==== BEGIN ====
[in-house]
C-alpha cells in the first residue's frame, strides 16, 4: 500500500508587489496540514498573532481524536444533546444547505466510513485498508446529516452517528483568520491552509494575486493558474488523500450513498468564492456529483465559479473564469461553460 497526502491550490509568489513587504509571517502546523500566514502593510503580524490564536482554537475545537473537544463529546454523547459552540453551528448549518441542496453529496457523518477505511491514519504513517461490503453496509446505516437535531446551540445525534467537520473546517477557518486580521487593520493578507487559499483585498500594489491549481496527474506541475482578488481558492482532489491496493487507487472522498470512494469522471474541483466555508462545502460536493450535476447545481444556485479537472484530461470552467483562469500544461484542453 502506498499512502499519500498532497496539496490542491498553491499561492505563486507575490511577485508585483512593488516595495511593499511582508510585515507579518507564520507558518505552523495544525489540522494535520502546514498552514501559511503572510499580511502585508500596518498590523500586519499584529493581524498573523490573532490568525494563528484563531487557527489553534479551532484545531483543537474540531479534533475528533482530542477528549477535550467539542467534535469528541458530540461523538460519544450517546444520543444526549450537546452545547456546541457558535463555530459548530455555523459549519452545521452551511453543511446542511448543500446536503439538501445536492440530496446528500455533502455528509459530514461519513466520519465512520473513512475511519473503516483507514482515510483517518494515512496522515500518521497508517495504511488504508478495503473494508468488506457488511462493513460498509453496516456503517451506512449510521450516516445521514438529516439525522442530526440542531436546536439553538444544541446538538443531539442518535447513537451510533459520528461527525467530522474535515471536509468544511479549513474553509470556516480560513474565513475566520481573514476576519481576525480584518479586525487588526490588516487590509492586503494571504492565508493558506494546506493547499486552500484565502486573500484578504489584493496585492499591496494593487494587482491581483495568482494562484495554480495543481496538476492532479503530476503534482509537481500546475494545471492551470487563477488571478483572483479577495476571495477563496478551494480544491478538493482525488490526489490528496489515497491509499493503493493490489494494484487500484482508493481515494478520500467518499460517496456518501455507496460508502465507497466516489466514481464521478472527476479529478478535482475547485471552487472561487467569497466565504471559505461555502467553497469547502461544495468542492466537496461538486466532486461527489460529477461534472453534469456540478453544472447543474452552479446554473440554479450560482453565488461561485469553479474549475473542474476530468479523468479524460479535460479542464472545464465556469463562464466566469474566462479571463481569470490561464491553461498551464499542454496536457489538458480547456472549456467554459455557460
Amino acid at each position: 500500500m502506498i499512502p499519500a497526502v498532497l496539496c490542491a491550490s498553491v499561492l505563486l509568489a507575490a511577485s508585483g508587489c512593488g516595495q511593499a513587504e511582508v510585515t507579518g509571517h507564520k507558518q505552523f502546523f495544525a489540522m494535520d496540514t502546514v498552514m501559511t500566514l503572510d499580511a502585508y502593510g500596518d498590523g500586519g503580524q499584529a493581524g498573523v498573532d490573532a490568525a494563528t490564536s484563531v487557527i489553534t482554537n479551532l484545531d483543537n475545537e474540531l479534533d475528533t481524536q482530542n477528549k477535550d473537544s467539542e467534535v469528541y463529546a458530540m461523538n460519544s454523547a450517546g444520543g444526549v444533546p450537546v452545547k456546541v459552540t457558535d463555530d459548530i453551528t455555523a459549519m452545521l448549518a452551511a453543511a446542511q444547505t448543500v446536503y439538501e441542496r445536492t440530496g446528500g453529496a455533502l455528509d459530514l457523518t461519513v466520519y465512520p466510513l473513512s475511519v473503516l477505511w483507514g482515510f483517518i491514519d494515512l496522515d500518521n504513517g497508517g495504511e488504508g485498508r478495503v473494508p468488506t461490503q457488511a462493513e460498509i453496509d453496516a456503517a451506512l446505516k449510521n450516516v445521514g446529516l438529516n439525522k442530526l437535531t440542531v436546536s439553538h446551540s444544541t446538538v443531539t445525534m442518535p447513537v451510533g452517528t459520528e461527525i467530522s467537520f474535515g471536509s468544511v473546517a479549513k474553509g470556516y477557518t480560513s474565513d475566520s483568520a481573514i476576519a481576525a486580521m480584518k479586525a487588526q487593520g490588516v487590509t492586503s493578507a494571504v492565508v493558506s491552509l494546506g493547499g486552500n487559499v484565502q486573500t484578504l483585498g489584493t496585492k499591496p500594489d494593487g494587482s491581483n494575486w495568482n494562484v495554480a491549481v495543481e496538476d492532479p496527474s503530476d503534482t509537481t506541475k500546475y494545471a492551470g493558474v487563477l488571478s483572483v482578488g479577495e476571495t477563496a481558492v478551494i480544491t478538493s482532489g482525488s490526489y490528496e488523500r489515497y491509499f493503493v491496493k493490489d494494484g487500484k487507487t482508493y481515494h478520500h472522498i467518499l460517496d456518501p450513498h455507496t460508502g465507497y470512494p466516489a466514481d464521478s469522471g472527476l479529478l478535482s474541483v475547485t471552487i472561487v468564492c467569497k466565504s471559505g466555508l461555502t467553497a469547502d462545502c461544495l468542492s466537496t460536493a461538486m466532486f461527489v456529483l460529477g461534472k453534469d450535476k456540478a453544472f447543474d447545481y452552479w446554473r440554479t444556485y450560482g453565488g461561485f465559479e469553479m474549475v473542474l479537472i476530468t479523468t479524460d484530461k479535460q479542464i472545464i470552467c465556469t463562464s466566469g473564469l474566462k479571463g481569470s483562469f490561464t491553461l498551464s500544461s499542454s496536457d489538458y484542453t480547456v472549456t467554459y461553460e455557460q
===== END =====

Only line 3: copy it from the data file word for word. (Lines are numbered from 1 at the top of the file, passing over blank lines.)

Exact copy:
Amino acid at each position: 500500500m502506498i499512502p499519500a497526502v498532497l496539496c490542491a491550490s498553491v499561492l505563486l509568489a507575490a511577485s508585483g508587489c512593488g516595495q511593499a513587504e511582508v510585515t507579518g509571517h507564520k507558518q505552523f502546523f495544525a489540522m494535520d496540514t502546514v498552514m501559511t500566514l503572510d499580511a502585508y502593510g500596518d498590523g500586519g503580524q499584529a493581524g498573523v498573532d490573532a490568525a494563528t490564536s484563531v487557527i489553534t482554537n479551532l484545531d483543537n475545537e474540531l479534533d475528533t481524536q482530542n477528549k477535550d473537544s467539542e467534535v469528541y463529546a458530540m461523538n460519544s454523547a450517546g444520543g444526549v444533546p450537546v452545547k456546541v459552540t457558535d463555530d459548530i453551528t455555523a459549519m452545521l448549518a452551511a453543511a446542511q444547505t448543500v446536503y439538501e441542496r445536492t440530496g446528500g453529496a455533502l455528509d459530514l457523518t461519513v466520519y465512520p466510513l473513512s475511519v473503516l477505511w483507514g482515510f483517518i491514519d494515512l496522515d500518521n504513517g497508517g495504511e488504508g485498508r478495503v473494508p468488506t461490503q457488511a462493513e460498509i453496509d453496516a456503517a451506512l446505516k449510521n450516516v445521514g446529516l438529516n439525522k442530526l437535531t440542531v436546536s439553538h446551540s444544541t446538538v443531539t445525534m442518535p447513537v451510533g452517528t459520528e461527525i467530522s467537520f474535515g471536509s468544511v473546517a479549513k474553509g470556516y477557518t480560513s474565513d475566520s483568520a481573514i476576519a481576525a486580521m480584518k479586525a487588526q487593520g490588516v487590509t492586503s493578507a494571504v492565508v493558506s491552509l494546506g493547499g486552500n487559499v484565502q486573500t484578504l483585498g489584493t496585492k499591496p500594489d494593487g494587482s491581483n494575486w495568482n494562484v495554480a491549481v495543481e496538476d492532479p496527474s503530476d503534482t509537481t506541475k500546475y494545471a492551470g493558474v487563477l488571478s483572483v482578488g479577495e476571495t477563496a481558492v478551494i480544491t478538493s482532489g482525488s490526489y490528496e488523500r489515497y491509499f493503493v491496493k493490489d494494484g487500484k487507487t482508493y481515494h478520500h472522498i467518499l460517496d456518501p450513498h455507496t460508502g465507497y470512494p466516489a466514481d464521478s469522471g472527476l479529478l478535482s474541483v475547485t471552487i472561487v468564492c467569497k466565504s471559505g466555508l461555502t467553497a469547502d462545502c461544495l468542492s466537496t460536493a461538486m466532486f461527489v456529483l460529477g461534472k453534469d450535476k456540478a453544472f447543474d447545481y452552479w446554473r440554479t444556485y450560482g453565488g461561485f465559479e469553479m474549475v473542474l479537472i476530468t479523468t479524460d484530461k479535460q479542464i472545464i470552467c465556469t463562464s466566469g473564469l474566462k479571463g481569470s483562469f490561464t491553461l498551464s500544461s499542454s496536457d489538458y484542453t480547456v472549456t467554459y461553460e455557460q